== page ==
As much as I have resisted the idea, a lot of my assorted DIY-ing is scientific-ish. Drat. My high school science teacher was right (though I have never bothered to balance the equation of surplus electrons for anything I have ever made, and I can safely say I never will). Anyhow, it turns out there are several things I was told I should do that I didn’t do in the beginning, and I now wish I had. So; here are a few habits you should get into if you are making things. They may seem like a bit of a bother if you love to just dive headfirst into things as I do, but I promise you’ll see their merit quite quickly.
This one seems painfully obvious for a reason. And no, drops are not really units of measurement after about 30 or 40 (and definitely not for soap!).
Write down those measurements
You will not remember, I promise. Also, write down your procedures.
Label your final concoctions
Once there are more than 5 types of lip balm, your chances of being able to distinguish between them are shockingly slim. Especially if there are two dozen tubes of lip balm just sitting in your fridge.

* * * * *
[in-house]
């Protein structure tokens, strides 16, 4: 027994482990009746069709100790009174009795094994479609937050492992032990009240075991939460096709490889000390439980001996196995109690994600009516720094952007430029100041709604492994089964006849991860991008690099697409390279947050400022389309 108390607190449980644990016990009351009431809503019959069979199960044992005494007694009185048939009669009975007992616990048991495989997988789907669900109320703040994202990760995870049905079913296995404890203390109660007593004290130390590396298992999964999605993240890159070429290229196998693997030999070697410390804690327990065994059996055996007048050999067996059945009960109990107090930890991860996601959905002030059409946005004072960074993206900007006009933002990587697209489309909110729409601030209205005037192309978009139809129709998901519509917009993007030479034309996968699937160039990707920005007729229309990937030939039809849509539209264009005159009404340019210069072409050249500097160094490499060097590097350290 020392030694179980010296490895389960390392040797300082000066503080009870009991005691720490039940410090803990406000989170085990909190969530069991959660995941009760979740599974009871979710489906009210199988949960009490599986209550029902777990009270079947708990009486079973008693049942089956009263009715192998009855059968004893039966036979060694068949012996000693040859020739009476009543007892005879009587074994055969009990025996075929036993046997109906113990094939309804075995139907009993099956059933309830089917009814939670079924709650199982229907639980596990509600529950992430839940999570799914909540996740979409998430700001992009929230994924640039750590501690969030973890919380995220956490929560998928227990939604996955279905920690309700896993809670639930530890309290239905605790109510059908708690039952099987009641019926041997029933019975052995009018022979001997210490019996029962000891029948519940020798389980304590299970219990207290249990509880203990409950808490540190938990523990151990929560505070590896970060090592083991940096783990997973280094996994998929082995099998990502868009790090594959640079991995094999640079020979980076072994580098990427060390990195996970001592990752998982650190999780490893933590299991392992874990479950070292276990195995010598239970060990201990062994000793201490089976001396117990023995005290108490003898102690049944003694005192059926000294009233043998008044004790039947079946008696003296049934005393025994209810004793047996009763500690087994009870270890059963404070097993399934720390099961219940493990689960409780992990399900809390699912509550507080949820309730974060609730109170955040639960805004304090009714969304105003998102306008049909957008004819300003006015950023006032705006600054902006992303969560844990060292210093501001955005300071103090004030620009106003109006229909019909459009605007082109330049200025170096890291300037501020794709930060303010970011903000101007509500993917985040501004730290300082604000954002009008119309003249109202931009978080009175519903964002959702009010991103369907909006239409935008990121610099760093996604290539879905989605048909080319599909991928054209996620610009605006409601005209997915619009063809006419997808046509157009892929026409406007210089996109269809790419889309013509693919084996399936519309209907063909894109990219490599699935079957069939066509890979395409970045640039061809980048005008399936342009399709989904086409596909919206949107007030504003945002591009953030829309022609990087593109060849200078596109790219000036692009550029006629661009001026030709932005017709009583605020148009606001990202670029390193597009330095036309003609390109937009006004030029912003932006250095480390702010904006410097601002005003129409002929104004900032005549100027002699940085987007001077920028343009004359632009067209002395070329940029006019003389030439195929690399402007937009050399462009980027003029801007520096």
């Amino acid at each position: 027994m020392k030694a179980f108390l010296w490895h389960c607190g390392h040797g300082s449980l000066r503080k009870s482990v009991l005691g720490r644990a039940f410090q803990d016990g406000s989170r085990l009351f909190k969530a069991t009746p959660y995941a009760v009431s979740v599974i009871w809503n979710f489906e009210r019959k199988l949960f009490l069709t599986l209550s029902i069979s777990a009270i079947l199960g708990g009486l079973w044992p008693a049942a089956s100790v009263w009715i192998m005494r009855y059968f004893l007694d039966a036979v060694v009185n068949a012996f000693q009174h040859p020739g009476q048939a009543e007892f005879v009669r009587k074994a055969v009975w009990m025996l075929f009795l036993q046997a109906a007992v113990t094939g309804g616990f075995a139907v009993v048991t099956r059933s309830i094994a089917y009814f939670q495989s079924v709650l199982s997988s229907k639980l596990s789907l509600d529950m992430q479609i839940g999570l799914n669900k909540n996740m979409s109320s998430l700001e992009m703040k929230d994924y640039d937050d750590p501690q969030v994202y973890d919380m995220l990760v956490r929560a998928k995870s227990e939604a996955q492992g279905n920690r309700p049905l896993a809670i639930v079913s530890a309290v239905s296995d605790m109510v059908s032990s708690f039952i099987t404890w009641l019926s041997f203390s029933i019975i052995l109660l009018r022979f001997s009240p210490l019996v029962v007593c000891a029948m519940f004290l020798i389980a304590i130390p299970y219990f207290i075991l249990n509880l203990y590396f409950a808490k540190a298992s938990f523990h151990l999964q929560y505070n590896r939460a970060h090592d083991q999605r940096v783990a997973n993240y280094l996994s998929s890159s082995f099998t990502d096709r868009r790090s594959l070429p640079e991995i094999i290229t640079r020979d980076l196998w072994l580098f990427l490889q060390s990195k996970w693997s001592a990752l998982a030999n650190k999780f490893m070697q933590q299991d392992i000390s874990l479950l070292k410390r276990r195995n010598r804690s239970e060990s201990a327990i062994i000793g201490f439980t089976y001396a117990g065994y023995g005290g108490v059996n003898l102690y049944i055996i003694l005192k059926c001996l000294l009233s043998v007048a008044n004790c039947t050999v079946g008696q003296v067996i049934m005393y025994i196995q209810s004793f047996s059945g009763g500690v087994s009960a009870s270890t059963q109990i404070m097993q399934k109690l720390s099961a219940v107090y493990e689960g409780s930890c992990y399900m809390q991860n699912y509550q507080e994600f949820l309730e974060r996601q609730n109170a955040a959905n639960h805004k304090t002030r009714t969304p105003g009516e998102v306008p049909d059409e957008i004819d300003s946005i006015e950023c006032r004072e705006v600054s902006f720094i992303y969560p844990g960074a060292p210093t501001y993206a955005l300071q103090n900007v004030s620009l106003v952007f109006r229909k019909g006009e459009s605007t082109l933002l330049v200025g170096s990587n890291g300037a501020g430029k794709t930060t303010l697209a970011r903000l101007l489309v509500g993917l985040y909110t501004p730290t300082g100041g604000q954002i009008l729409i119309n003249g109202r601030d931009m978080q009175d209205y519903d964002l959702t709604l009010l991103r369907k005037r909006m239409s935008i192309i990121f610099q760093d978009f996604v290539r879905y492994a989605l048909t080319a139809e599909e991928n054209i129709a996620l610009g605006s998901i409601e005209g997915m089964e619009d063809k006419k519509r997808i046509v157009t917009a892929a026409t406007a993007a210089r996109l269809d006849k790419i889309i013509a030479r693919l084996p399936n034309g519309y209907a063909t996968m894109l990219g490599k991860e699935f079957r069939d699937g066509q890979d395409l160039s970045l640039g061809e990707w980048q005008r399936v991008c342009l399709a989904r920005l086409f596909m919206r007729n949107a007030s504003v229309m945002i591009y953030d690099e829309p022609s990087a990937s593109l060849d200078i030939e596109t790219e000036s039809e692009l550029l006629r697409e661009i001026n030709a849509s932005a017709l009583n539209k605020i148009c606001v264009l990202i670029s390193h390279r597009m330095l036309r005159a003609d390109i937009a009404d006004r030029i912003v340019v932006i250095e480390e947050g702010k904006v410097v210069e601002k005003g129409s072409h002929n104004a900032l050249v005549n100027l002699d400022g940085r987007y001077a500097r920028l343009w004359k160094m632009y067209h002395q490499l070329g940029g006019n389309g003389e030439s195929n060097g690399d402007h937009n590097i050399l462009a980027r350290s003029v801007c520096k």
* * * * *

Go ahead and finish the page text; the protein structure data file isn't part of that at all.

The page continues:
If something explodes, moulds, fails catastrophically, succeeds wonderfully, or doesn’t do much at all, write it down. (Better yet, see if you can figure out why.)
Track it over time
It may be terrible today, tomorrow, and the day after that, but what about next week? Some things need time to improve. Let them have it. (Or, allow them the time to turn rotten in a matter of days and know a preservative is in order next time.)
Get to Know Your Ingredients Individually
Just as with humans, it is best to know them inside and outside of their groups of friends. Learn how your ingredients act on their own before adding them to concoctions.
Take what the internet says with a grain of salt
Just because that guy writing for About.com says a 100% coconut oil soap is a bad idea doesn’t mean it is. Try it and see for yourself. Likewise, just because I got a shade of lipstick I love from this clay or that oxide, it doesn’t mean you will. Try, see, experiment, and try some more. It’s fun!
What are your favourite tips & tricks for DIY success?